“Engineering bricks are part of our heritage. Anyone who travels the country will be familiar with the use of Accrington NORI bricks in the north, and Staffordshire Blues in the midlands and southern parts of the country, especially in railway and canal works.
It may come as a surprise to some that in 1946 there was a British Standard for clay engineering bricks; ahead of that for other brick types. The original standard defined Classes A and B by water absorption and compressive strength, which is still used today.
The latest British Standard does not include a classification for engineering bricks and uses the European terminology of clay masonry units as it covers units in a wide range of sizes and perforation levels from around Europe.
This is largely to avoid an extensive range of definitions, including Klinker and Canal bricks, which are essentially similar products from other countries. Clay engineering bricks are referred to in the National Annex, which is informative and not mandatory, however the given properties can be found in the table below:
Moving forward — as our guidance documents refer less and less to these traditional products, other than in drainage and sewerage applications — and where will the Class A engineering brick feature? The future is surprisingly interesting as both climate change and architectural trends are leading to situations where the characteristics of Class A engineering bricks are ideally suited.
For a decade or so, the government has been describing strategies to avoid flood damage and minimise disruption to homeowners. The key elements are now incorporated in BS 85500: Flood Resilient and Resilient Construction — Guide to Improving the Flood Performance of Buildings, which was published in 2015.
The key elements are the concepts of:
Some research into the performance of materials was carried out at HR Wallingford and the research provided encouraging results for Class A engineering bricks. A variety of common building materials, including bricks, blocks, timber boards and plasterboard, were subjected to a static level of 1m of water of applied to the face for three days.
The rate of seepage through the face and the rate at which the materials dried out were monitored. No seepage occurred through the Class A engineering brick, which was the only material tested which demonstrated complete resistance to seepage. Naturally, as the bricks took up so little water they were the best at drying out. Tests on cavity walls confirmed this performance, although of course, there was some leakage into the cavity through the mortar joints.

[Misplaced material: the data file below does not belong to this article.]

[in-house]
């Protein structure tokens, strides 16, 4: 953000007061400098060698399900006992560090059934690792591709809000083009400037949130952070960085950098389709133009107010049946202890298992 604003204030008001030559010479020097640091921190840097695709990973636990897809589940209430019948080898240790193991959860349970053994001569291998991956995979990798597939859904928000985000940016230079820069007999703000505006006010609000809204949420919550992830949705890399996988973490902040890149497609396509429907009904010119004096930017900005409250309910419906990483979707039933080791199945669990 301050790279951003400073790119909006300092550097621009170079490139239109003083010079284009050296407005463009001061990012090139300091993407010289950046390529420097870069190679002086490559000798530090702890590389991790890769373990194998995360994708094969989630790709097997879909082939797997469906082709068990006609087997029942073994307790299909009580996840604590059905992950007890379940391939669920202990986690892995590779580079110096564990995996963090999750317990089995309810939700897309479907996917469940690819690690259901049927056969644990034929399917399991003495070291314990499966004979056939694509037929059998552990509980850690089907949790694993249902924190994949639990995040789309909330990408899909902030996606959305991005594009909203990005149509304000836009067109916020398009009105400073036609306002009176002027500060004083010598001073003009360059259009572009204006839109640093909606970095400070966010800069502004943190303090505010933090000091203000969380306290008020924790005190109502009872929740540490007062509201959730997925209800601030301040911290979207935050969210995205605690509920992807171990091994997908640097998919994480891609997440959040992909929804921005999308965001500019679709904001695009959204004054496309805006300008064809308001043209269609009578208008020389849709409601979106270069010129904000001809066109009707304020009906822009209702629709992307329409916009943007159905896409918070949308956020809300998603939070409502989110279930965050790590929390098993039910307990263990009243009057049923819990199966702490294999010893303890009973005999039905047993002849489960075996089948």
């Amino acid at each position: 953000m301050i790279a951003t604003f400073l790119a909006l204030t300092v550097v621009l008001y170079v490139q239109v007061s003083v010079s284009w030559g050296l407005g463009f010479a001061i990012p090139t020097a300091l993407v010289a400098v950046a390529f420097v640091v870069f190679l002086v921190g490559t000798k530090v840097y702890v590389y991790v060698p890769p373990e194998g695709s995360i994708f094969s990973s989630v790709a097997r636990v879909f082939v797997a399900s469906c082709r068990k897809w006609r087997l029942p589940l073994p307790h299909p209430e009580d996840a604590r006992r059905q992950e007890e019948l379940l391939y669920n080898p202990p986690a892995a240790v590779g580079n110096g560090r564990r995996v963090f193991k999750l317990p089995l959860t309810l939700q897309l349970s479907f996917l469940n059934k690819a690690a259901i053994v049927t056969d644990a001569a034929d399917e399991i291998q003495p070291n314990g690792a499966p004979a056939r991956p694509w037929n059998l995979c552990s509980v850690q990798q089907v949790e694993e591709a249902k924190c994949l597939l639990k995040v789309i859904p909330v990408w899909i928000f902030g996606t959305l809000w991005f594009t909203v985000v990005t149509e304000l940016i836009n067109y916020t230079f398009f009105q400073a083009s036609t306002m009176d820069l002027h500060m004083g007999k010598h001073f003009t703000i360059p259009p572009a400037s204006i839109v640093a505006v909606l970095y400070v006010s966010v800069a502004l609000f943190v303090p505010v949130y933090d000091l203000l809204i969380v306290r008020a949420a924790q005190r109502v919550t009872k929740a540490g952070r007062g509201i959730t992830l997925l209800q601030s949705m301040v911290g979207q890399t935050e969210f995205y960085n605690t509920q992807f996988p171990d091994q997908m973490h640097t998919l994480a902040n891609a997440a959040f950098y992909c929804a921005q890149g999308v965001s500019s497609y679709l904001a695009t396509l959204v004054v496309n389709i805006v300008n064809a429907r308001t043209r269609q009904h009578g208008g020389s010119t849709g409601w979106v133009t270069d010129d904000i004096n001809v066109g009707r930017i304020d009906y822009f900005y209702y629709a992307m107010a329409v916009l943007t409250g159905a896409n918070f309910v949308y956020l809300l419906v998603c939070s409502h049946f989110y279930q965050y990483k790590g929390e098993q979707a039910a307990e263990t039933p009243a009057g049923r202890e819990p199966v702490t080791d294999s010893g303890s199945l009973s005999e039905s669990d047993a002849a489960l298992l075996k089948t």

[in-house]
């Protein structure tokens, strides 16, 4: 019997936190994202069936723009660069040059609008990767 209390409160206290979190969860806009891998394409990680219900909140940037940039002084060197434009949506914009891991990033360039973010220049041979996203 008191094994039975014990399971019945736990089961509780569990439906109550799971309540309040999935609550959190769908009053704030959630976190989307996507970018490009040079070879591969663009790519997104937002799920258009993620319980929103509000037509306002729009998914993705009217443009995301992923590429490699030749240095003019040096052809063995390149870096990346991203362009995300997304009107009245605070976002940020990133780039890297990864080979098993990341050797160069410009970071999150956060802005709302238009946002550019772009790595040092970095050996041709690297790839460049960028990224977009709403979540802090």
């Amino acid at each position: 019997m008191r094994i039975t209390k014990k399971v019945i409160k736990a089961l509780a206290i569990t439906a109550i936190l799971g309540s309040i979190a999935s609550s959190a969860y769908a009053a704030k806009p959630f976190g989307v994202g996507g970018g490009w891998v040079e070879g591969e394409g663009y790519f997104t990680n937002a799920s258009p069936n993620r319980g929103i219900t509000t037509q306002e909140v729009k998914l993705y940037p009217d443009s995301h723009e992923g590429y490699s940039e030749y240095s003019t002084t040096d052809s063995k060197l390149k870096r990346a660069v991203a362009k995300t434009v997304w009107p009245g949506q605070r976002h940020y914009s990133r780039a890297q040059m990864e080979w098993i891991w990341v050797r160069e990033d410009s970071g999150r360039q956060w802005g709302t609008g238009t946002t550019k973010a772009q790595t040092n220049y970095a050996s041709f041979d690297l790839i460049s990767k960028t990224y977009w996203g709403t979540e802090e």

Overall, the resilience rating of engineering bricks achieved the top rating of good (in a good, medium and poor traffic light rating scheme). This is very encouraging as the government considers the development of standards and certification in relation to flood resilience in the light of the Bonfield Review: The Property Flood Resilience Action Plan which was published in September 2016.
Brickwork is experiencing something of an architectural renaissance and numerous buildings are using textured facades and ‘lattice’ or ‘hit and miss’ brickwork. Part of this revival can be attributed to the increase in prefabricated panels where complex details can be achieved, and whole panels transported to site for incorporation in the building.
As a direct consequence of projecting bricks from the face of the wall to provide texture, some of the bed face of the unit is exposed to the weather. This situation can lead to the exposed part of the brick being exposed to omni-directional freezing and thawing, as opposed to the uni-directional action when in a plain wall façade.
There is insufficient knowledge about the conditions and research is in hand, however it is clear that products that are equally suitable for brickwork and paving applications, such as Class A engineering bricks, must have the appropriate characteristics to resist frost attack.
Clearly the two areas described, flood resilience and building façade design, are going to be on the popular agenda for years to come. It is very encouraging that a traditional product such as the Class A engineering brick can immediately demonstrate its fitness for purpose and potentially contribute to our heritage for generations to come.”
This article was arranged in consultation with Ketley Brick.
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